To those of you who are not the elected chief executive of your jurisdiction or who are not a senior executive in government, it may come as a surprise that there are public sector leaders who want to innovate. Particularly during this period of mounting problems and what seems to be a fast changing world, innovation strikes many public officials as the order of the day.
But like their counterparts in well-established private sector organizations, they face a high hurdle in overcoming resistance to innovations and the change that is a necessary part of innovation.
It’s often said that people fear change which is why it’s so hard to get them to accept innovation. But the Nobel Prize winning work of Princeton Professor Daniel Kahneman makes it clear that the situation is more complicated than that and there is hope for those who would innovate.
In his Prospect Theory, Kahneman points out that there is no general aversion to change or even merely to risk. Indeed people might make a more risky choice when all options are bad.
But there is an aversion to losses, which people often exaggerate beyond reality. The sense of loss is greater if what might be lost has been owned or used for a long time (aka entitlements). Regret and other emotions can also enhance this sense of loss.
Also, in situations where all outcomes are bad, people may become more risk-seeking.
Putting it all together (from http://www.econ.pitt.edu/papers/Lise_PTChoicePrice.pdf ):
“when faced with a risky prospect people will be:
(1) risk-seeking over low-probability gains,
(2) risk-averse over high-probability gains,
(3) risk-averse over low-probability losses, and
(4) risk-seeking over high-probability losses. …
Considering this background, what can you do if you want to innovate in government? Here are some thoughts on how to overcome the resistance to change.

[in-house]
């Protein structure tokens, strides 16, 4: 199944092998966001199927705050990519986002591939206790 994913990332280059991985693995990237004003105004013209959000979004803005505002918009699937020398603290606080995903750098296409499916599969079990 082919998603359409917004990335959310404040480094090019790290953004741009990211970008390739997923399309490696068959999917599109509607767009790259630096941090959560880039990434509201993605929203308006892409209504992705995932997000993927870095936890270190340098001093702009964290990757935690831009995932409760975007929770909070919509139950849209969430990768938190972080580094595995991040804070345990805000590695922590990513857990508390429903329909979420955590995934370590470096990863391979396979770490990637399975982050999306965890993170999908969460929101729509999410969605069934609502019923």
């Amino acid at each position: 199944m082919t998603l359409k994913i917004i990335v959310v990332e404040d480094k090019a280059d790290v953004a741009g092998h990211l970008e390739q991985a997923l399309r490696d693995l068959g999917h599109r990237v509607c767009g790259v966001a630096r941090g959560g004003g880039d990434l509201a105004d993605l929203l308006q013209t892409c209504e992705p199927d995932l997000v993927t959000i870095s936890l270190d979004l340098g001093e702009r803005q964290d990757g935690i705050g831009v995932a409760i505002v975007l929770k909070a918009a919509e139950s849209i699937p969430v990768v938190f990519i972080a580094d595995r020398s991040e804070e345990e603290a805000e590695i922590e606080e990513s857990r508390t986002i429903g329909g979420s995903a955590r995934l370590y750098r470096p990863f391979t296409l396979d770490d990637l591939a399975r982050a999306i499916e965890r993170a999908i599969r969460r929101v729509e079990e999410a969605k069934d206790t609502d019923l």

- Reduce people’s estimate of their potential loss. For example, the new highway won’t be paid for by a 25% toll increase, but by an extra dime each time you use it.
- Increase the perceived value of the change and/or the perceived likelihood of success – positive vivid images help to overcome lower probability estimates of the chances of success; negative vivid images help to magnify the probability of loss.
- Help people redefine the perception of loss. (Shift their frame of reference, which determines their expected starting point.)
- Ensure that loss is perceived as a fair outcome (and not meanness), which may require you to find a way to allocate real (not potential) benefits widely. This was one of the reasons New Deal programs, like Social Security, were applied equally to all seniors.
- Reduce the overall size of the risks – which means it is best to introduce small innovations, piled on each other. (Note: behavioral scientists have also observed the irrational fear of loss versus the possibility of benefit is reduced when a person has had experience with the trade-off. A series of small innovations will help the public gain that experience.)
Since any innovation is an experiment, there’s no guarantee of success. Some will fail, but if competent people are implementing the innovations, you’ll succeed sufficiently more often than you fail so that the overall impact on the public is positive.
- Work to convince people that their certainty of loss is only a possibility. People react differently to being told something is a sure thing, than a 90% probability.
- Since risk taking is no longer avoided among bad choices, show that the obvious loss is less than a bigger possible loss.
(Of course, a long-term decline of nations/states/cities is usually accompanied by a shredding of the social fabric and a dysfunctional civic culture. Under such circumstances, a public official may find it difficult to exercise any leadership, never mind try to persuade people to adopt innovative solutions.)
Fortunately, the availability of the Internet and the general reduction over the last decade or so in the cost of software development makes it easier to do small experiments (think apps).
The body of work that Kahneman presents in his best selling book “Thinking, Fast And Slow” is more nuanced than presented here and the book is itself only a summary of years of research by many behavioral scientists. But this summary should be enough to start.
Of course the application of this research to the public sector is only beginning. So help us figure this out and please provide everyone with good examples.
© 2012 Norman Jacknis